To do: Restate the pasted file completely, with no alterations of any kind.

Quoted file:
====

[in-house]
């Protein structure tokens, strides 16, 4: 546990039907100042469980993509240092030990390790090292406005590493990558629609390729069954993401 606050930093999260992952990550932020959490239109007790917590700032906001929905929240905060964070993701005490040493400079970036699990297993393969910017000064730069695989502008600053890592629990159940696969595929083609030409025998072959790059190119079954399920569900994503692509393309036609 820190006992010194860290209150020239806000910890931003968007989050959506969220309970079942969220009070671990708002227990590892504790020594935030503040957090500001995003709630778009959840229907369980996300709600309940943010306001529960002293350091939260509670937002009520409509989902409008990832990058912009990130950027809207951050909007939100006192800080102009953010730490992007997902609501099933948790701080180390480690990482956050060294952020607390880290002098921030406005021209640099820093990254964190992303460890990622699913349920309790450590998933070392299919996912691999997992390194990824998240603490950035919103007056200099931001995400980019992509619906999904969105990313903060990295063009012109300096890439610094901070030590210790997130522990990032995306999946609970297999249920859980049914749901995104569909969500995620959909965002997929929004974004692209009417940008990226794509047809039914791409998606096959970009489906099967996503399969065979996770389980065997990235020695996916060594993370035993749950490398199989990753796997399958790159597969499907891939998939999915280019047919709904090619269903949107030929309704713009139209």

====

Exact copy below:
[in-house]
């Protein structure tokens, strides 16, 4: 546990039907100042469980993509240092030990390790090292406005590493990558629609390729069954993401 606050930093999260992952990550932020959490239109007790917590700032906001929905929240905060964070993701005490040493400079970036699990297993393969910017000064730069695989502008600053890592629990159940696969595929083609030409025998072959790059190119079954399920569900994503692509393309036609 820190006992010194860290209150020239806000910890931003968007989050959506969220309970079942969220009070671990708002227990590892504790020594935030503040957090500001995003709630778009959840229907369980996300709600309940943010306001529960002293350091939260509670937002009520409509989902409008990832990058912009990130950027809207951050909007939100006192800080102009953010730490992007997902609501099933948790701080180390480690990482956050060294952020607390880290002098921030406005021209640099820093990254964190992303460890990622699913349920309790450590998933070392299919996912691999997992390194990824998240603490950035919103007056200099931001995400980019992509619906999904969105990313903060990295063009012109300096890439610094901070030590210790997130522990990032995306999946609970297999249920859980049914749901995104569909969500995620959909965002997929929004974004692209009417940008990226794509047809039914791409998606096959970009489906099967996503399969065979996770389980065997990235020695996916060594993370035993749950490398199989990753796997399958790159597969499907891939998939999915280019047919709904090619269903949107030929309704713009139209």